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Euclid police officer fired over domestic violence charges can return to work, arbitrator rules

Posted: 12:26 PM, Feb 20, 2019
Updated: 2019-09-10 14:25:54-04
Euclid cop.jpeg

EUCLID — An arbitrator has ruled a Euclid police officer fired over domestic violence charges can return to the force with full back pay.

In his ruling, arbitrator Michael Paolucci said the City of Euclid showed Patrol Officer Donald Ivory was in a “continual personal descent” and was making “bad choices in his companionship, but all of the proven facets are insufficient to prove off-duty misconduct. Allegations are not evidence.”

According to records obtained by 5 On Your Side Investigators, Ivory was fired on July 17, 2018 after he was charged with assault, aggravated menacing and domestic violence in Euclid Municipal Court related to an April 14, 2018 incident involving a woman who was his girlfriend at the time.

The woman said she was “assaulted, bitten and choked” by Ivory during the incident last year and that he threatened to kill her.

Ivory eventually pleaded guilty to disorderly conduct. He was sentenced to domestic violence counseling, community control and monitoring.

Paolucci concluded the victim was “lying about everything,” the facts she alleged were “unreliable – and the City was wrong in disciplining [Ivory] based solely on [the woman's] version of events.”

The incident was not the first time Ivory was accused of attacking a woman he was dating.

Ivory was also accused of domestic violence and assault on July 17, 2017 and August 6, 2017 in relation to two incidents involving a different woman. The city said Ivory admitted to slapping the victim four to five times. She declined to press charges.

In his termination letter, Ivory is also accused of stealing appliances from his landlord and failing to pay rent for one year. The termination letter said Ivory agreed to pay restitution to avoid criminal charges.

In the grievance filed over his dismissal, the union claimed the city did not give “proper consideration” to Ivory’s work history, which includes 43 pages of commendations. Ivory was even called a “superstar” in a handwritten note from the chief, according to his appeal. Ivory was also named one of 25 recipients of the "Top Cop" award at the Mothers Against Drunk Driving 2016 Law Enforcement Recognition Event, which recognizes officers for their "superior efforts in OVI arrests," according to the police department's web site.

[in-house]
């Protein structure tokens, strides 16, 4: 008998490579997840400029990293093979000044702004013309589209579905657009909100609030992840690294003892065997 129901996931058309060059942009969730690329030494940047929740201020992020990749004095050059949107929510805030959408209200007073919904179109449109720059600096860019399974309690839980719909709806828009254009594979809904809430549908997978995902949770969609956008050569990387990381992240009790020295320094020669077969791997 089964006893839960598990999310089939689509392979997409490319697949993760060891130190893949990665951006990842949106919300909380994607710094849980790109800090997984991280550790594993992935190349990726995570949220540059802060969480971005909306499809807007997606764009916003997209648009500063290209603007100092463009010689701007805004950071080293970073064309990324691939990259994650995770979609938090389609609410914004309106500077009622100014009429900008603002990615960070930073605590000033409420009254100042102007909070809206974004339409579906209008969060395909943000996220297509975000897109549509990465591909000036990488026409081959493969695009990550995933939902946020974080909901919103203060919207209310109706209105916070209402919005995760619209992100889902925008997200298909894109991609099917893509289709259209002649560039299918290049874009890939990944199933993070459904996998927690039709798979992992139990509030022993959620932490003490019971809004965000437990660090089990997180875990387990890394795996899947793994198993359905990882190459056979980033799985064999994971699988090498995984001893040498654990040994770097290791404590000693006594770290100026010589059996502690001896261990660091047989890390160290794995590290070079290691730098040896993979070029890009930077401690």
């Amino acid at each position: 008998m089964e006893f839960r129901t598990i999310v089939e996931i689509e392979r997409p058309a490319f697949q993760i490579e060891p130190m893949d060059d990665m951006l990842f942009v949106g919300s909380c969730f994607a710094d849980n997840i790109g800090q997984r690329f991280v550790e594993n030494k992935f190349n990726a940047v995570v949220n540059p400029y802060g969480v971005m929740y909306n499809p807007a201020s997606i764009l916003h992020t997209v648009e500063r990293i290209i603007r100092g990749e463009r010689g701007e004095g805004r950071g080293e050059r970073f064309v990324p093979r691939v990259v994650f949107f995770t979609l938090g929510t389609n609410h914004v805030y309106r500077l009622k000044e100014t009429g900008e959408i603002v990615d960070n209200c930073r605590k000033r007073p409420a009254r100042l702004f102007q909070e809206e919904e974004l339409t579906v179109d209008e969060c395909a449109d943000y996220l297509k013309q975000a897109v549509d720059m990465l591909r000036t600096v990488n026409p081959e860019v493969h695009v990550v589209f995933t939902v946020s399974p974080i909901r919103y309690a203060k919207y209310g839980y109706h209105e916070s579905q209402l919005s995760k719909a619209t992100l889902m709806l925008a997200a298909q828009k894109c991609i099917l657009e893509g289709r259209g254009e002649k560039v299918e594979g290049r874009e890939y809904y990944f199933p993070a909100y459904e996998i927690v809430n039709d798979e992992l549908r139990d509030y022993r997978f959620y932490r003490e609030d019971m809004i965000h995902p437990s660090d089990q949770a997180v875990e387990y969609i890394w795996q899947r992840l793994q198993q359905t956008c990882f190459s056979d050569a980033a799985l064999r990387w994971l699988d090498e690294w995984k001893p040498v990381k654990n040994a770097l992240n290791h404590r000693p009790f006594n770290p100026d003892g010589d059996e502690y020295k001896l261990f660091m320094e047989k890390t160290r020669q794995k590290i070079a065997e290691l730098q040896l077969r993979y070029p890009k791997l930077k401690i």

In an email, Kelley Sweeney, the city’s law director, wrote the city is reviewing whether the city will appeal the arbitrator’s decision.

The city has 30 days to decide whether to file an appeal. In an email, Sweeney wrote the city is reviewing whether it will appeal the arbitrator’s decision in Ivory’s case.

Read the arbitrator's decision below:

This is the second time in less than two years an arbitrator has awarded a Euclid police officer their job back after they were fired by the city.

Officer Michael Amiott was awarded his job back in an October 2018 ruling. Amiott was suspended and later fired after a video of him repeatedly punching 25-year-old Richard Hubbard III during a traffic stop went viral after it was posted to Facebook Aug. 12, 2017. Our November 2018 investigation uncovered less than 20 percent of Euclid police officers are responsible for more than 80 percent of the department's use of force incidents.

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